READING the playing instructions to Reactor from Gemini might lead you to believe that you have to be a nuclear physicist to play, but in practice the game is not so complicated as it sounds.
The object is to control a nuclear reactor by moving a control unit in such a way that the metal elements bounce from it at right angles and hit the central discharge unit, a tricky manoeuvre until you get used to it. Each time you accomplish it successfully, the power of the reactor increases and radiation is kept under control.
There are neutrons to take into account; whenever they hit a piece of metal it splits into two, increasing radiation. Further, if you collide with metal after having absorbed neutrons, you lose one of your four lives.
Keeping power up and radiation down for the required time leads to the next stage of the exercise, which involves laying a trail of concrete to box-in every metal element in sight. You can then go on to try your hand at controlling a new and more difficult reactor, knowing that sooner or later nuclear power will inevitably get the better of you.
The graphics are relatively simple but the game offers a new and original concept and its degree of difficulty is well-judged to keep you playing for a long time.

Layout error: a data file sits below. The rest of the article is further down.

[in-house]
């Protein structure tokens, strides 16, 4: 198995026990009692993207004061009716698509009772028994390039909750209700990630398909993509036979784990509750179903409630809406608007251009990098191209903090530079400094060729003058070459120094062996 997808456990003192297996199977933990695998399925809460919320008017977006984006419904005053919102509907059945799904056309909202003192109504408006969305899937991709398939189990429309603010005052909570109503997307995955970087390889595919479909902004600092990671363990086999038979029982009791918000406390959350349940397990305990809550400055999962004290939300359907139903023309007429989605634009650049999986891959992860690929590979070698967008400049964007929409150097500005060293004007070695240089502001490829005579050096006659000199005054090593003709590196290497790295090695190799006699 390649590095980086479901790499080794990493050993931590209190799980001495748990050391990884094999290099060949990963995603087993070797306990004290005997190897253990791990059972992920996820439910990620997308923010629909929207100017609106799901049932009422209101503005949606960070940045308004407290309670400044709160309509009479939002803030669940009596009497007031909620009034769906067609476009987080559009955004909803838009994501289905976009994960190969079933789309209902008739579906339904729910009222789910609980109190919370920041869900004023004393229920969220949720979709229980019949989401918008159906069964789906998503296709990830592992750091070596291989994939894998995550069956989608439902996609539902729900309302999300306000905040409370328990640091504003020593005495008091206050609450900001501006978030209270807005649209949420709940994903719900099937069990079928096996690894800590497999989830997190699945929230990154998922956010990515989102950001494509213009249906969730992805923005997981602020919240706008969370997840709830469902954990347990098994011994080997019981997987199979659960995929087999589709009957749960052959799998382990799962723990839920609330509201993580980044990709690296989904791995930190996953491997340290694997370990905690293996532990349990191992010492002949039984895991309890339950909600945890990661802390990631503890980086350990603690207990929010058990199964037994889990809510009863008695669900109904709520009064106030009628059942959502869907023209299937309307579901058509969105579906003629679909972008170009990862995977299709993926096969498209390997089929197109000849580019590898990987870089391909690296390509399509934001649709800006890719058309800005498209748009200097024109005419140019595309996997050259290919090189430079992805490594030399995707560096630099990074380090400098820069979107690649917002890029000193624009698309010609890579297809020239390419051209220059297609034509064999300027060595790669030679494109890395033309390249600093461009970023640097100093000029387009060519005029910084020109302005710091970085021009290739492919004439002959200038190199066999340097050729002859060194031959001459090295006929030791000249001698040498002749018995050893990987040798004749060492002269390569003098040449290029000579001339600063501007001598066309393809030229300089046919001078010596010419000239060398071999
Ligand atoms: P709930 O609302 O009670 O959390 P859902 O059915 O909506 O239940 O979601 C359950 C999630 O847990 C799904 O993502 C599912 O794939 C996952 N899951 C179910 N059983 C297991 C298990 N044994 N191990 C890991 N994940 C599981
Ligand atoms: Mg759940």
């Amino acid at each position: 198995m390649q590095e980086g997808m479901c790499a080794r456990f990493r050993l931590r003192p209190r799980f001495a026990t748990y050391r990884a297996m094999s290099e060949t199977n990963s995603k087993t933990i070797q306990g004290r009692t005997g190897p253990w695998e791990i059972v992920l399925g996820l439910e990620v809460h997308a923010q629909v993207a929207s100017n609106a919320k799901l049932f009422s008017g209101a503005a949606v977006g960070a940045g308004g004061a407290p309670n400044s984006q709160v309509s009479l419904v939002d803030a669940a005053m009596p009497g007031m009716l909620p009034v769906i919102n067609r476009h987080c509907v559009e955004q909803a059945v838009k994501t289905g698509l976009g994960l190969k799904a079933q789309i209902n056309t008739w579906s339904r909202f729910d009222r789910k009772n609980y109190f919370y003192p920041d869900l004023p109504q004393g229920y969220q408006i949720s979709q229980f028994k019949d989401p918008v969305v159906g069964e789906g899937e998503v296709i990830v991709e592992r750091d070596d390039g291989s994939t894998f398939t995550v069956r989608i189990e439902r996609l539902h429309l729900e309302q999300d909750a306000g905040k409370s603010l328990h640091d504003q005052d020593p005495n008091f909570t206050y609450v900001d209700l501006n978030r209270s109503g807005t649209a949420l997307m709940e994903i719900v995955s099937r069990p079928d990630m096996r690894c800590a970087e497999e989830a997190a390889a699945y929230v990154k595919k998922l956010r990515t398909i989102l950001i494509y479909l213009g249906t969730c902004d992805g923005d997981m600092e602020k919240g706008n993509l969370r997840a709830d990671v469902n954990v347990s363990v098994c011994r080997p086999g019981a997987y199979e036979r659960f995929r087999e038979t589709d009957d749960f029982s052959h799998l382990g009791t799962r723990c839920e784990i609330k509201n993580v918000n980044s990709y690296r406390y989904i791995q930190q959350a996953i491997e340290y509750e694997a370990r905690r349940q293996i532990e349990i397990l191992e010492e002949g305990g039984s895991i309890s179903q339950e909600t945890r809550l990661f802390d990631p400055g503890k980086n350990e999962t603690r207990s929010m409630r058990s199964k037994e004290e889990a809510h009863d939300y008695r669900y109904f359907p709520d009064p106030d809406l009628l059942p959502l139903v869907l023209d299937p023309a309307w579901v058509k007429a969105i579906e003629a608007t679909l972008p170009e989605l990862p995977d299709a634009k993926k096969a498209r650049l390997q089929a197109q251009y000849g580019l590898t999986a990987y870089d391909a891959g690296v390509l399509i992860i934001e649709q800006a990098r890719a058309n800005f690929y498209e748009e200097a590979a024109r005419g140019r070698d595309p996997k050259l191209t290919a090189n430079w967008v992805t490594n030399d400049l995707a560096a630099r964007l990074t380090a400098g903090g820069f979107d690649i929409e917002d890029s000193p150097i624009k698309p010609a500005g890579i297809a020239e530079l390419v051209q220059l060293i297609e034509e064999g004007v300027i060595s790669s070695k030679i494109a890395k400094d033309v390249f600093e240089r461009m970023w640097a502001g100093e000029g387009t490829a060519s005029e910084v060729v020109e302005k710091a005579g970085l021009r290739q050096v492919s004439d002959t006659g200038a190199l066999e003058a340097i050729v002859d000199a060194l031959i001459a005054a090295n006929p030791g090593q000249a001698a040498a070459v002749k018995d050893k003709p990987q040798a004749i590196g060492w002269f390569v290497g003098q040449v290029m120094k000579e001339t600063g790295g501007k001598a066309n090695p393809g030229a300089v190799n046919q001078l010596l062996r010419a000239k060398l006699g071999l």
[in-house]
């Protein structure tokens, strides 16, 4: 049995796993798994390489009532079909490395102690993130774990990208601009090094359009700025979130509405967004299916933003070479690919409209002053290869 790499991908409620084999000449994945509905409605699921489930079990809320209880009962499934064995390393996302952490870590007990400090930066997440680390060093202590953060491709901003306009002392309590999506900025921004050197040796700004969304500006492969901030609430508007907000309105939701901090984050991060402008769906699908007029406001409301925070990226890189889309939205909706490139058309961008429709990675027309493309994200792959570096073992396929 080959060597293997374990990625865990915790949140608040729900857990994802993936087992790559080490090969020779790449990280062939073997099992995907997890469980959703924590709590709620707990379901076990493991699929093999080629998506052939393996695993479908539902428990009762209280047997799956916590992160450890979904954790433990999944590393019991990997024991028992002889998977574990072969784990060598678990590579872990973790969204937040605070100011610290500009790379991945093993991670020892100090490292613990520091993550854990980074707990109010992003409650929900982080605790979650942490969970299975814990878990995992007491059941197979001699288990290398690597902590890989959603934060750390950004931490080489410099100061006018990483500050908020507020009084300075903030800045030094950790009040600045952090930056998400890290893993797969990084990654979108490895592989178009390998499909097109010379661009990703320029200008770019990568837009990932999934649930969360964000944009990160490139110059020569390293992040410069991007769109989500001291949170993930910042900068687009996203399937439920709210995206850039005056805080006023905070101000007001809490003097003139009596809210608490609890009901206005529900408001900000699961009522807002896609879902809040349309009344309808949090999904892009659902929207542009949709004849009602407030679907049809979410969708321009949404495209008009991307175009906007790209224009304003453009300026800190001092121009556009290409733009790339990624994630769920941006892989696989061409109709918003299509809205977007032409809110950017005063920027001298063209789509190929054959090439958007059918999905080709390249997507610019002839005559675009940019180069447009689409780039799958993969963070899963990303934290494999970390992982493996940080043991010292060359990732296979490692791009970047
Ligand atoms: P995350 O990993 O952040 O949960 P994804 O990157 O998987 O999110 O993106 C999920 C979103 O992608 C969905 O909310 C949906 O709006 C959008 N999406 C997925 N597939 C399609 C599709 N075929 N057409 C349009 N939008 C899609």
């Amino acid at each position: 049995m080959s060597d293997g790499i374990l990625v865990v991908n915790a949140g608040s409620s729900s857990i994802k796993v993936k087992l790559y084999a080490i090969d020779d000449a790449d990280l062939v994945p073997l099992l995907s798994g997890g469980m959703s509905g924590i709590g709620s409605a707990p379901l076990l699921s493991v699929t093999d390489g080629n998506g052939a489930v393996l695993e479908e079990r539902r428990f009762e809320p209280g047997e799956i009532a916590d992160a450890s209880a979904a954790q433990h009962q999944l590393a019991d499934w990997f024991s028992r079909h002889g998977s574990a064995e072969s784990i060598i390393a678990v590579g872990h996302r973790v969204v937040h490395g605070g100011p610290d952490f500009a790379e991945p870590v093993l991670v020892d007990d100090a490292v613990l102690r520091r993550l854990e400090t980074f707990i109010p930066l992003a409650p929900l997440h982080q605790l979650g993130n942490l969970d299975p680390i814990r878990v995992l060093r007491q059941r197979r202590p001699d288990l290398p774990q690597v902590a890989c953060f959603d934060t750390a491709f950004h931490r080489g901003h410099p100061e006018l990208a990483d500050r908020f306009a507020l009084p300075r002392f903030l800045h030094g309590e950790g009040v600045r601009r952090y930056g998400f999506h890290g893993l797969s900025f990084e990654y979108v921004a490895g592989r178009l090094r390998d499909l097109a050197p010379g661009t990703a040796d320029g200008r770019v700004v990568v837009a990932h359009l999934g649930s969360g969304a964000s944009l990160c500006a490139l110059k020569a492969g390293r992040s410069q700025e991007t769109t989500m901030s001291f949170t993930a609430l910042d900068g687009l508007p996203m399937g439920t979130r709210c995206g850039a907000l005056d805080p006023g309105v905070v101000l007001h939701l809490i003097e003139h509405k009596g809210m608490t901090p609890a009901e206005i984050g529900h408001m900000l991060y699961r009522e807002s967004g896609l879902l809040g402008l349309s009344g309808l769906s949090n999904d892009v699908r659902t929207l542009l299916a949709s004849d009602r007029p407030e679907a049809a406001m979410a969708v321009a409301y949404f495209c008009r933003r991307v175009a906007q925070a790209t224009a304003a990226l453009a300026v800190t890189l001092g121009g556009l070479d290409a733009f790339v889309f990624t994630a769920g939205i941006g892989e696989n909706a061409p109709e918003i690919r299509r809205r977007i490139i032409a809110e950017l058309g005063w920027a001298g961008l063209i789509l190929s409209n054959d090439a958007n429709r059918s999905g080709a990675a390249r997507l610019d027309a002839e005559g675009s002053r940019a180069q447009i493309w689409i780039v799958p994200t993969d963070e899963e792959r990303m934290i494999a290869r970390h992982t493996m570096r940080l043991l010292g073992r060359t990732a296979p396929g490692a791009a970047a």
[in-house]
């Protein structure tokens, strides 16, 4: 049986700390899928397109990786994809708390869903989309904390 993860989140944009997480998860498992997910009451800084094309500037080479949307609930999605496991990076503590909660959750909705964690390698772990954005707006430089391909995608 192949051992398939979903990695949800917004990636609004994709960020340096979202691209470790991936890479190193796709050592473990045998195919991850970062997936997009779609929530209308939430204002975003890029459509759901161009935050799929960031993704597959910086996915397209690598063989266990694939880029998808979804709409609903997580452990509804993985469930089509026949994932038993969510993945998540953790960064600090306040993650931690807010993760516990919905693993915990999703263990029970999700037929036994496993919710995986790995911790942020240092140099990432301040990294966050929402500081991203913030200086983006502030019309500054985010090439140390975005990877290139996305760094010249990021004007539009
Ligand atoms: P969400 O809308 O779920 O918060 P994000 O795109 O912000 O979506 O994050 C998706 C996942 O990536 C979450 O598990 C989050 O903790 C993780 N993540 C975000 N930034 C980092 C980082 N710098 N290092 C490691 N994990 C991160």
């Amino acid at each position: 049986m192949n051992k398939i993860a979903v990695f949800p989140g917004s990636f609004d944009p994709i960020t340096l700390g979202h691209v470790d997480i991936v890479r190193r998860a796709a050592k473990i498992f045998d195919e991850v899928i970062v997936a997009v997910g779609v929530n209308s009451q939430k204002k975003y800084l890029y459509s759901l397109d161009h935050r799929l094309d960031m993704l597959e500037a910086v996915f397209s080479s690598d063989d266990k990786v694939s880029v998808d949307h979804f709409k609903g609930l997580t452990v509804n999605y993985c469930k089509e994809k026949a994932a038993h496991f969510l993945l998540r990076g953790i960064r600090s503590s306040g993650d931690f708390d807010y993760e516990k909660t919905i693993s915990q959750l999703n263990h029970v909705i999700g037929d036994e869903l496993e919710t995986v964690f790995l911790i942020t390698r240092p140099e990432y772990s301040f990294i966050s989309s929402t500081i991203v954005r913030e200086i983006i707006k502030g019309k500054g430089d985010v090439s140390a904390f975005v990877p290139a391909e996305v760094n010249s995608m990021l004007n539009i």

|REACTOR||Memory: 48K||Price: £7.95||Joystick: Kempston||Gilbert Factor: 7|
THE CASSETTE cover of Strike Attack from Micromart for the 48K Spectrum claims that the program is the ultimate simulation, which might lead a potential buyer into thinking that the program has similarities to the Psion or Hewson programs which feature visual representations of cockpit views. The instructions enclosed are more explicit and tell you that you will be provided with all the information you would have obtained by instrumentation or by visual means.
In fact, the player is cast in the role of the navigator of a NATO Phantom attempting to destroy an enemy base with bombs and is provided with a set of readings indicating flight status. The situation outside the aircraft is represented solely by a grid in centre screen on which graphic symbols depict target, hostile fighters and the Phantom.
Using the keyboard, the player moves the aircraft across the grid, paying attention to the various instrument readings and hoping to avoid missiles and other attacking aircraft by breaking. That is meant to represent the tight turns necessary in air warfare to escape attack. Warnings are flashed on-screen to describe the type of attack. There is a training mode and an operational level.
The instruction manual is rather impenetrable but after a few practice runs you will appreciate the general idea if you are not deterred by witty comments like "You jerk, you didn't break hard enough". The program seems to run very slowly and the response time to commands is slow. That becomes a real disincentive to continuing after a time and there is little feel of controlling an aircraft - more the sense that you are obeying the computer orders.